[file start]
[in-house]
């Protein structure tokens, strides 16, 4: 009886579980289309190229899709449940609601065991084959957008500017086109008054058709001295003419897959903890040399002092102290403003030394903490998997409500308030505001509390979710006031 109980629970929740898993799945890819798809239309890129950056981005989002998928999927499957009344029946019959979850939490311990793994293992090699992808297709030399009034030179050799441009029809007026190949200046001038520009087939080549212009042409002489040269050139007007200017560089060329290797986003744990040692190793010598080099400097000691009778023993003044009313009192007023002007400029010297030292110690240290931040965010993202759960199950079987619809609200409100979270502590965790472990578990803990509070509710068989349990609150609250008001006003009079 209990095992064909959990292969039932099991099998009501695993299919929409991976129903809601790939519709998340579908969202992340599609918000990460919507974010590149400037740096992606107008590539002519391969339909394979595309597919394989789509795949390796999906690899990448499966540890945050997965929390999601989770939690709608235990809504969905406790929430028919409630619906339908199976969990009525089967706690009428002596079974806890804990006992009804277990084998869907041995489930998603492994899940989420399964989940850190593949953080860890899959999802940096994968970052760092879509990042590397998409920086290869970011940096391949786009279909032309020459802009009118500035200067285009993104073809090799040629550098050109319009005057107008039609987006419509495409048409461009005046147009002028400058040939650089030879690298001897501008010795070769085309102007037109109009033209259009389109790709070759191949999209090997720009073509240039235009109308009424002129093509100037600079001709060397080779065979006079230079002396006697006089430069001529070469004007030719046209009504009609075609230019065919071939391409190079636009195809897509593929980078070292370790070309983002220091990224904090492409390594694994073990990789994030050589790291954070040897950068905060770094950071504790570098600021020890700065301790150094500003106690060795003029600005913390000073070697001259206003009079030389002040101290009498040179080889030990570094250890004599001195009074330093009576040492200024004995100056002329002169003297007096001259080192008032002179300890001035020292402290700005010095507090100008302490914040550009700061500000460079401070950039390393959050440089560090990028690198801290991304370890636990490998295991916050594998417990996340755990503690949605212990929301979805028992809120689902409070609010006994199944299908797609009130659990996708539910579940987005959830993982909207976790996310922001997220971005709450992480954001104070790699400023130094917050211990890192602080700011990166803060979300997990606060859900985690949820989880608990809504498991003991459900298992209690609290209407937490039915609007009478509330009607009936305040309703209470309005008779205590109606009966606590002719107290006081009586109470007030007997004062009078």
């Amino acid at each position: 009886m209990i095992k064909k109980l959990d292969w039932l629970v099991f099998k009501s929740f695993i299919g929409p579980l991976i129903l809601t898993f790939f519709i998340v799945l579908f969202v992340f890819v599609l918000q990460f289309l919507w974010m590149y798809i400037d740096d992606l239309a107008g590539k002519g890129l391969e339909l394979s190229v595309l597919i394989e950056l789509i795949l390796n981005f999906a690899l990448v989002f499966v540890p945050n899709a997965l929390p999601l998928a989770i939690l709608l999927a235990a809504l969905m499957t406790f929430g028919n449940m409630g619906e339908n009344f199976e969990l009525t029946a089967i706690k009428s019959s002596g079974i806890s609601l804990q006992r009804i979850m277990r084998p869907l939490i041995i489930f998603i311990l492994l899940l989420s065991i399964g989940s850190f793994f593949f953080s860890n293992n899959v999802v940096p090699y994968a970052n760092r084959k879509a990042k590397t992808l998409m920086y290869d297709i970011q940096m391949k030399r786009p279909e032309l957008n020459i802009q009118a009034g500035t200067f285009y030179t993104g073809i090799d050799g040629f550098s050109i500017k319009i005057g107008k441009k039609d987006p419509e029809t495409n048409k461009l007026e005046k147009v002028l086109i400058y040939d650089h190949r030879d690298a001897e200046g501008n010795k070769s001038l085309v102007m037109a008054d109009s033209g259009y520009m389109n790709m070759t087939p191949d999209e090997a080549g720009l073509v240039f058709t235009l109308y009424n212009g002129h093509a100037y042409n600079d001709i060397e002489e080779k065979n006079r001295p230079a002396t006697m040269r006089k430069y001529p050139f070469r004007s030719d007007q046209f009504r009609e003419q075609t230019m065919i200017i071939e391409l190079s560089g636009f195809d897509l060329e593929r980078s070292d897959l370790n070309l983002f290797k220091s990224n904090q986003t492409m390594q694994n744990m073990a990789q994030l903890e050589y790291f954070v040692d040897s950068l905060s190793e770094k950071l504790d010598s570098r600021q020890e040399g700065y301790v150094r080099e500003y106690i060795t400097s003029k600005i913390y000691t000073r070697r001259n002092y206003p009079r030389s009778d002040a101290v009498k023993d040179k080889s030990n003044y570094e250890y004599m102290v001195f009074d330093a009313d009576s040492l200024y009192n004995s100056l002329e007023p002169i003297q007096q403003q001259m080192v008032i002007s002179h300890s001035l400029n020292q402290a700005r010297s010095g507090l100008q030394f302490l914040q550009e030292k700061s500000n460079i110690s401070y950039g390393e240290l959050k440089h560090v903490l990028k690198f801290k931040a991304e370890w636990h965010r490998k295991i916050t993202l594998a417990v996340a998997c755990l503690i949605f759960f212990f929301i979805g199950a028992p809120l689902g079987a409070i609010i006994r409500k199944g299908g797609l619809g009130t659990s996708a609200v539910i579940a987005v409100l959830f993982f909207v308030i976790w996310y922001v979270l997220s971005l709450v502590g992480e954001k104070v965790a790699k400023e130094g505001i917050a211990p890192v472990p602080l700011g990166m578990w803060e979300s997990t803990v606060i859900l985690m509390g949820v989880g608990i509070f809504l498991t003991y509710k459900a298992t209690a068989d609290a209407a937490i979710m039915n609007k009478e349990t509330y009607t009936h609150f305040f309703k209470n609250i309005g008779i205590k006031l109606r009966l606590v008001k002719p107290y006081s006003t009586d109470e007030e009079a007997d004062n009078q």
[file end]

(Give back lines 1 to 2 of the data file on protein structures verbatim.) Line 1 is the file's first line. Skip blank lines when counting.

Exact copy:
[in-house]
């Protein structure tokens, strides 16, 4: 009886579980289309190229899709449940609601065991084959957008500017086109008054058709001295003419897959903890040399002092102290403003030394903490998997409500308030505001509390979710006031 109980629970929740898993799945890819798809239309890129950056981005989002998928999927499957009344029946019959979850939490311990793994293992090699992808297709030399009034030179050799441009029809007026190949200046001038520009087939080549212009042409002489040269050139007007200017560089060329290797986003744990040692190793010598080099400097000691009778023993003044009313009192007023002007400029010297030292110690240290931040965010993202759960199950079987619809609200409100979270502590965790472990578990803990509070509710068989349990609150609250008001006003009079 209990095992064909959990292969039932099991099998009501695993299919929409991976129903809601790939519709998340579908969202992340599609918000990460919507974010590149400037740096992606107008590539002519391969339909394979595309597919394989789509795949390796999906690899990448499966540890945050997965929390999601989770939690709608235990809504969905406790929430028919409630619906339908199976969990009525089967706690009428002596079974806890804990006992009804277990084998869907041995489930998603492994899940989420399964989940850190593949953080860890899959999802940096994968970052760092879509990042590397998409920086290869970011940096391949786009279909032309020459802009009118500035200067285009993104073809090799040629550098050109319009005057107008039609987006419509495409048409461009005046147009002028400058040939650089030879690298001897501008010795070769085309102007037109109009033209259009389109790709070759191949999209090997720009073509240039235009109308009424002129093509100037600079001709060397080779065979006079230079002396006697006089430069001529070469004007030719046209009504009609075609230019065919071939391409190079636009195809897509593929980078070292370790070309983002220091990224904090492409390594694994073990990789994030050589790291954070040897950068905060770094950071504790570098600021020890700065301790150094500003106690060795003029600005913390000073070697001259206003009079030389002040101290009498040179080889030990570094250890004599001195009074330093009576040492200024004995100056002329002169003297007096001259080192008032002179300890001035020292402290700005010095507090100008302490914040550009700061500000460079401070950039390393959050440089560090990028690198801290991304370890636990490998295991916050594998417990996340755990503690949605212990929301979805028992809120689902409070609010006994199944299908797609009130659990996708539910579940987005959830993982909207976790996310922001997220971005709450992480954001104070790699400023130094917050211990890192602080700011990166803060979300997990606060859900985690949820989880608990809504498991003991459900298992209690609290209407937490039915609007009478509330009607009936305040309703209470309005008779205590109606009966606590002719107290006081009586109470007030007997004062009078």